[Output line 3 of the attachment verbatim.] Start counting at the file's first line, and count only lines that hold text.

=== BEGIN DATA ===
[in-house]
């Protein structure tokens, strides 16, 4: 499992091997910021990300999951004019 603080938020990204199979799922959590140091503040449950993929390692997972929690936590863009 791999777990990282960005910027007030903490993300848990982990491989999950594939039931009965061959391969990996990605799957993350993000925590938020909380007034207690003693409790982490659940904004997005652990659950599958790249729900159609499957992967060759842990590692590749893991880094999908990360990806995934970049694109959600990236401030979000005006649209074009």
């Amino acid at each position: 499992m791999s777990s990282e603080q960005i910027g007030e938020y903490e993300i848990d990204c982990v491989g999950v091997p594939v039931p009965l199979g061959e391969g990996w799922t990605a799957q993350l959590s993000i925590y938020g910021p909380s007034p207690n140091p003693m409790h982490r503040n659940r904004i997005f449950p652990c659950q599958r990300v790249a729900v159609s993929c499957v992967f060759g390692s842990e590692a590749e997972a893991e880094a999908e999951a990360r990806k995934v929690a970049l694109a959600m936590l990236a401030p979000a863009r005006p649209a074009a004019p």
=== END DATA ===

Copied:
């Amino acid at each position: 499992m791999s777990s990282e603080q960005i910027g007030e938020y903490e993300i848990d990204c982990v491989g999950v091997p594939v039931p009965l199979g061959e391969g990996w799922t990605a799957q993350l959590s993000i925590y938020g910021p909380s007034p207690n140091p003693m409790h982490r503040n659940r904004i997005f449950p652990c659950q599958r990300v790249a729900v159609s993929c499957v992967f060759g390692s842990e590692a590749e997972a893991e880094a999908e999951a990360r990806k995934v929690a970049l694109a959600m936590l990236a401030p979000a863009r005006p649209a074009a004019p």